To highlight current Centro research, we hosted a two-part seminar examining the impact of the recession and the current state of the Puerto Rican population living in the United States. At the first seminar titled “Demographics and Social Conditions of Puerto Ricans in the United States,” researchers focused on Puerto Rican settlements in the South. The second seminar highlighted jobs and education of Puerto Ricans in the United States.
Events Centro sponsors cultural and educational activities that contribute to the study and interpretation of the Puerto Rican experience in the United States. We give priority to activities that support teaching and learning Puerto Rican Studies, develop and promote our archival collections, and that are useful to those in community organizations, public policy, and academia. Our speaker forums focus on scholarship in the social sciences, humanities, and performance arts.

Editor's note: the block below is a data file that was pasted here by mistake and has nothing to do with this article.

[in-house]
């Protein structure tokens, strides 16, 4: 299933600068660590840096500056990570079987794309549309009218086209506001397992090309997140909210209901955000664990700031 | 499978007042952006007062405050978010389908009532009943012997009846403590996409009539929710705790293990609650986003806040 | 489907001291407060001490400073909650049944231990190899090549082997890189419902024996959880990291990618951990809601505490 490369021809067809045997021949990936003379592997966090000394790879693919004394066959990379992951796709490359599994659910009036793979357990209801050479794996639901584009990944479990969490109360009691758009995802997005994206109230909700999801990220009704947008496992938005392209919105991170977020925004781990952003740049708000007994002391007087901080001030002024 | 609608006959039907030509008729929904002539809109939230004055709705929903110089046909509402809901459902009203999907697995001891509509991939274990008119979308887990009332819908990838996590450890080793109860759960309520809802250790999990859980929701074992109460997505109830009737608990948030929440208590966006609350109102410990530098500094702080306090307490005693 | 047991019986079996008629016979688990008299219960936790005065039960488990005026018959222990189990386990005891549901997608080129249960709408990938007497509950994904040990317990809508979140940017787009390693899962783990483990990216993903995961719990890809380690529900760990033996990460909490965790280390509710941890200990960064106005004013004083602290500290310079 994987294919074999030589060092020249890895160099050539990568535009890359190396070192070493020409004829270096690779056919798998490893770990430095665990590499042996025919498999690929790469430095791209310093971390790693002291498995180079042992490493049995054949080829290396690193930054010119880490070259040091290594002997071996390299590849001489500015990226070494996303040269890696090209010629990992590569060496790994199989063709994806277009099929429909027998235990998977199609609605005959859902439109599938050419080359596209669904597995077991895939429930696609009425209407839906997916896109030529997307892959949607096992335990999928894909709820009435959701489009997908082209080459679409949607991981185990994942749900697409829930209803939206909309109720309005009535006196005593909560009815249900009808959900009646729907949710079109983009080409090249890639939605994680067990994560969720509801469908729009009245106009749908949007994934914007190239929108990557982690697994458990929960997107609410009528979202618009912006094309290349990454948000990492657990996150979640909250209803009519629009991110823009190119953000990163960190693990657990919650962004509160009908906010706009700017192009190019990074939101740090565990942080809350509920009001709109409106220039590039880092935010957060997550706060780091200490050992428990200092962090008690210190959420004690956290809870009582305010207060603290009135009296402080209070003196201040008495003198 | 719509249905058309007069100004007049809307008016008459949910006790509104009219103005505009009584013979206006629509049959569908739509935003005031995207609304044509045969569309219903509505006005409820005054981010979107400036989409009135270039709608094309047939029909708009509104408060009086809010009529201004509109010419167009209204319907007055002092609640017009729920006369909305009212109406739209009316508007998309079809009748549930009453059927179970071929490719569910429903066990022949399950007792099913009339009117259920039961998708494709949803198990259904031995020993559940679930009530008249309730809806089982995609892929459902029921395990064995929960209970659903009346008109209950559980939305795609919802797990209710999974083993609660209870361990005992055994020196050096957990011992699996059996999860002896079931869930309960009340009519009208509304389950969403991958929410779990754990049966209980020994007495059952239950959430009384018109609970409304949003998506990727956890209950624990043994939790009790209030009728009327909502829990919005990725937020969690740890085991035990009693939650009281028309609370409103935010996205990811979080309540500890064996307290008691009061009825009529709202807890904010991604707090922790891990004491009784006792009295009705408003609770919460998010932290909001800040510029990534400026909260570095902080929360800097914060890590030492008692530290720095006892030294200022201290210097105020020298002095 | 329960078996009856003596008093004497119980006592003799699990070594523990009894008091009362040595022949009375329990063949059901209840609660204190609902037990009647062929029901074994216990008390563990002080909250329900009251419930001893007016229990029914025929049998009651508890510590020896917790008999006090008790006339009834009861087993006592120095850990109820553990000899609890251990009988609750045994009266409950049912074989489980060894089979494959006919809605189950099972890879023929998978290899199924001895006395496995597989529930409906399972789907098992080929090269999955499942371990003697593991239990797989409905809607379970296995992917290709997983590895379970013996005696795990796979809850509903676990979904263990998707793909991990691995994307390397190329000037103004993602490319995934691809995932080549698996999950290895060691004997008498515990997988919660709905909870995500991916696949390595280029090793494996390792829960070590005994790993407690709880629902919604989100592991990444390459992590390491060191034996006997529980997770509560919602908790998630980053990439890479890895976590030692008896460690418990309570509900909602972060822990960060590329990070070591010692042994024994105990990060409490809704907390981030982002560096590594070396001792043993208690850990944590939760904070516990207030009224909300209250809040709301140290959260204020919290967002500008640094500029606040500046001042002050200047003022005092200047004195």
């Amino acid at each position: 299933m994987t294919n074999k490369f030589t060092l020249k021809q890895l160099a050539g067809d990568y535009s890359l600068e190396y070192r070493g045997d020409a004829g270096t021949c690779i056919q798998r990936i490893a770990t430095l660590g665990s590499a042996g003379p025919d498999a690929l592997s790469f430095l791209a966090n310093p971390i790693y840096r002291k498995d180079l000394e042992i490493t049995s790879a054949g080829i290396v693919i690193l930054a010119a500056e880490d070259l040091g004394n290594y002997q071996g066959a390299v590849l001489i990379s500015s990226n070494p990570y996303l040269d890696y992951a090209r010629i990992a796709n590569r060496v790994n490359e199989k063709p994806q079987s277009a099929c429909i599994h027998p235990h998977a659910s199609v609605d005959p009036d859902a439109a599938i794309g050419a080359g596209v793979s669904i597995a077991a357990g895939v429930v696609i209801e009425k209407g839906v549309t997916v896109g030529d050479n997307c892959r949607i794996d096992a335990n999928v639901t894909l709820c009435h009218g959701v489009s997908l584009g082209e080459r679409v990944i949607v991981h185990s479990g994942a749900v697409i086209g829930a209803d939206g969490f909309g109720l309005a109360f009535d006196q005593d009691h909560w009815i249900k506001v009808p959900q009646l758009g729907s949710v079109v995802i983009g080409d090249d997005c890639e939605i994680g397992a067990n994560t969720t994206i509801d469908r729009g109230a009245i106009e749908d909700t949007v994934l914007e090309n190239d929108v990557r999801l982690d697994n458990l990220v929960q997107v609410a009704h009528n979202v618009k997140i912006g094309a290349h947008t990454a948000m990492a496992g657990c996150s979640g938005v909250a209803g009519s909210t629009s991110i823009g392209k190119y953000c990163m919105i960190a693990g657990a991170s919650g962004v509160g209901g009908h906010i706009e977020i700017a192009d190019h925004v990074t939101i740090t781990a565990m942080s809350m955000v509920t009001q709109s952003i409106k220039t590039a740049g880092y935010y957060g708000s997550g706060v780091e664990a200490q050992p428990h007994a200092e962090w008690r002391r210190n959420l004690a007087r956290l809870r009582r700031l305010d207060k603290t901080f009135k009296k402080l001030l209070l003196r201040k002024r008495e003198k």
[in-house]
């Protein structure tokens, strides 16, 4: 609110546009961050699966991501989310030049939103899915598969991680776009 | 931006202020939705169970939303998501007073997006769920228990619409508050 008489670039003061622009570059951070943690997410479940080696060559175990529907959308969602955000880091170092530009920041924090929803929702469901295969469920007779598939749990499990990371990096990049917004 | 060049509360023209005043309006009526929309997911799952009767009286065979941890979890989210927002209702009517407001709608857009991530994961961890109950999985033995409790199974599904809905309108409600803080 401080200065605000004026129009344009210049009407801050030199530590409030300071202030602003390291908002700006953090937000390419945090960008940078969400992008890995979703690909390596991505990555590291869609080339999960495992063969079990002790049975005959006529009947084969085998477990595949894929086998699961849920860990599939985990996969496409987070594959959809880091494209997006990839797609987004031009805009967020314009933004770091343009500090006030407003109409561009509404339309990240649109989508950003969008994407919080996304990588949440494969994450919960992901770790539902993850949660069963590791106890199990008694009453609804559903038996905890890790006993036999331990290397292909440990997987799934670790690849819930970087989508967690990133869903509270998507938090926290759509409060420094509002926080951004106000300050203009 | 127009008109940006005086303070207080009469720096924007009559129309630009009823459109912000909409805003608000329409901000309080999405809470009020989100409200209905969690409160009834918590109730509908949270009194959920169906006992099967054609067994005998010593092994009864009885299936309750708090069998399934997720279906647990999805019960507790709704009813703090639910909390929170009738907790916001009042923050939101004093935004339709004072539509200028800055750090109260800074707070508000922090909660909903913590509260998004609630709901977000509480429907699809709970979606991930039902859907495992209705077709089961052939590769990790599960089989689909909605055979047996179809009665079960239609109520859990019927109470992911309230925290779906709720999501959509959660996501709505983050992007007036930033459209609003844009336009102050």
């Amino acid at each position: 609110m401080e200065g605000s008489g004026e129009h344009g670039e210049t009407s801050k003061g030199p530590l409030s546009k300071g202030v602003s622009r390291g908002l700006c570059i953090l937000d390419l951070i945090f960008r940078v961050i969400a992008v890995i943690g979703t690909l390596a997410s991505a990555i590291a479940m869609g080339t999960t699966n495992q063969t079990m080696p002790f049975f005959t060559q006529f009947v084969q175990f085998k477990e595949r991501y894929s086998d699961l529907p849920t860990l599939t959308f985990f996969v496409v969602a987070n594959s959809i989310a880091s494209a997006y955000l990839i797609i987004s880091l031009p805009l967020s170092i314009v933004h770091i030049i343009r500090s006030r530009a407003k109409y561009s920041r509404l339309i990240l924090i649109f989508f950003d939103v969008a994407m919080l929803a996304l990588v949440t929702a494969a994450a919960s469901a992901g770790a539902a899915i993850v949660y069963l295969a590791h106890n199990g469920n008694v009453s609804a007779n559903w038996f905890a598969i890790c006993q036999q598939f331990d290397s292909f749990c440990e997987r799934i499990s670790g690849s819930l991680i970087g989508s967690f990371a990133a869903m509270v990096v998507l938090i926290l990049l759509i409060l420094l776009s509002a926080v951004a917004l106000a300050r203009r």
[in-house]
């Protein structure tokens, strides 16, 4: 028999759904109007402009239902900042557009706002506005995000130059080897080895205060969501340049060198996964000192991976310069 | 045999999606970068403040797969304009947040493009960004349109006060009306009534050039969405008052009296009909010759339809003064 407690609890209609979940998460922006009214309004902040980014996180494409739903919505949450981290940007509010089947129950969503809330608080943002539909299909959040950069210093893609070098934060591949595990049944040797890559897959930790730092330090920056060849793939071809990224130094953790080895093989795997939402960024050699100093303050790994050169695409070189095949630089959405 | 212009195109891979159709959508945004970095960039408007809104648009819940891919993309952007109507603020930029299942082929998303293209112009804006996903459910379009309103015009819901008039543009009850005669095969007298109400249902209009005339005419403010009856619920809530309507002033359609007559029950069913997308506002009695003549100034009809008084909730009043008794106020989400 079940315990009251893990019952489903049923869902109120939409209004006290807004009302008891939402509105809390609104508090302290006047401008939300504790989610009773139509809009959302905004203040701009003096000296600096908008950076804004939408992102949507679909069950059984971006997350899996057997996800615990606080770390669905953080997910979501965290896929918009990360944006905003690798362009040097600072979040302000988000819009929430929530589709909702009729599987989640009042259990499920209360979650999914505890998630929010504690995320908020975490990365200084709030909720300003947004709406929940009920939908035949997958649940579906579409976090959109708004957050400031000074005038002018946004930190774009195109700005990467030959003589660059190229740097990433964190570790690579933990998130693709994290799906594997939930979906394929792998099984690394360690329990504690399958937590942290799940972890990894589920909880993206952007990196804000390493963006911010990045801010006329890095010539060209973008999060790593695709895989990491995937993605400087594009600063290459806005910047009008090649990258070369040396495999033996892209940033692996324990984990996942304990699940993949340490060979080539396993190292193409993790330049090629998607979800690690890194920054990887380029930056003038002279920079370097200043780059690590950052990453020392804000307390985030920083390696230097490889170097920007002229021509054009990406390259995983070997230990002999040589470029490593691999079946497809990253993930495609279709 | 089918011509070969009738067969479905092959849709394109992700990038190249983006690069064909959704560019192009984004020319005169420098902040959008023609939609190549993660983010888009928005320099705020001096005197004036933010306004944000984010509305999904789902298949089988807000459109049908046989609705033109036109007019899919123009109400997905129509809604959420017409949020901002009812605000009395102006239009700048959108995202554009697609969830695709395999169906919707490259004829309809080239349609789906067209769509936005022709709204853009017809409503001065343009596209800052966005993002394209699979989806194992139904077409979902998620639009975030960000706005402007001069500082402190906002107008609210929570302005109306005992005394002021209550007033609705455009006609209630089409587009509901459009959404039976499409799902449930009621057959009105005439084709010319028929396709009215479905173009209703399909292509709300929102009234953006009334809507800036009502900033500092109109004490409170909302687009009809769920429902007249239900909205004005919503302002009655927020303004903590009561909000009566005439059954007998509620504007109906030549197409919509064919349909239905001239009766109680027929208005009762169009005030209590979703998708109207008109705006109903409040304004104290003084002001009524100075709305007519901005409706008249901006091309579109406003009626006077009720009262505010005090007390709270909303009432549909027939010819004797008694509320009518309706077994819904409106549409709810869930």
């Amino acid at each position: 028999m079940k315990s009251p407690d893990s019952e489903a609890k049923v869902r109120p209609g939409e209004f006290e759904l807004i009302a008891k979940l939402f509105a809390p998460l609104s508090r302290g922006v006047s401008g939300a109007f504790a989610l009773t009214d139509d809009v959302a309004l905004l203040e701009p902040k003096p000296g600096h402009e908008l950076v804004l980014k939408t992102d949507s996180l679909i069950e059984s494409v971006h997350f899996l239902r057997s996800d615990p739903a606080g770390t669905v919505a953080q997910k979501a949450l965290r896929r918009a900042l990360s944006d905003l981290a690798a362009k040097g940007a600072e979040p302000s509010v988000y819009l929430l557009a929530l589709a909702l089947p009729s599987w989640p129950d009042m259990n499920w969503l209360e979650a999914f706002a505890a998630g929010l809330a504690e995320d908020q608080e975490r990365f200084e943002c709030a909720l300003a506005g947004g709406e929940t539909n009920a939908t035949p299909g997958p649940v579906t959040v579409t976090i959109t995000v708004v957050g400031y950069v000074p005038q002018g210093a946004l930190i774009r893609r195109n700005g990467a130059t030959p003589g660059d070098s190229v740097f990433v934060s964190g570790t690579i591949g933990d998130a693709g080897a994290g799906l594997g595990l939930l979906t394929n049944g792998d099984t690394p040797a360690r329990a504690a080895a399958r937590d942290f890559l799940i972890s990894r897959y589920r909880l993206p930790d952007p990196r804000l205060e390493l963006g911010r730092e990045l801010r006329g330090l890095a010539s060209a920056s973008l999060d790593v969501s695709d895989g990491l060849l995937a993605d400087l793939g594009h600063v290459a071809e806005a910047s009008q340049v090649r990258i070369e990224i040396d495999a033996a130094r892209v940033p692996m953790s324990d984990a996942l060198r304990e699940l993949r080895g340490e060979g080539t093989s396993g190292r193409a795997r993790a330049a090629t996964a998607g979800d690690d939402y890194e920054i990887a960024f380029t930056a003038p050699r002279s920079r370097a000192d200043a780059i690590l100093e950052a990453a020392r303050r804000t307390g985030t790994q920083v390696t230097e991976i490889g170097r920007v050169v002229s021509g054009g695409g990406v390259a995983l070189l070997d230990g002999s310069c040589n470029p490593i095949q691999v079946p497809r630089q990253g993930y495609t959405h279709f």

For more information on current programs, events and other activities, please visit http://centropr.hunter.cuny.edu.
Performing and Fine Arts Venues
The Kaye Playhouse
Ground Floor Hunter North
68th Street, between Park & Lexington Aves.
The Kaye Playhouse at Hunter College is an inviting, fully equipped proscenium-style theatre with 624 seats, designed in an elegant 1940’s Moderne style with plush seating upholstered in crimson velveteen. Dedicated in 1942 by Franklin Delano Roosevelt, the Kaye Playhouse is filled with an air of historic elegance with modern-day amenities.
The theatre continues to be home to a wide array of national and international events, including theatrical productions, dance performances, chamber music and opera, film/photo/television shoots, fashion shows, jazz concerts, lectures, corporate meetings, vocal concerts, children/s shows, and a wide range of other programming.
Hunter North Lobby
The Assembly Hall is Hunter’s largest performance venue. With a seating capacity of 2,079, the hall hosts performances by the Hunter College Symphony, concerts, meetings, forums and a variety of other events. Anyone interested in reserving the Assembly Hall for an event should contact the Office of Central Reservations at (212) 772-4872.
The Frederick Loewe Theatre
Ground Floor Thomas Hunter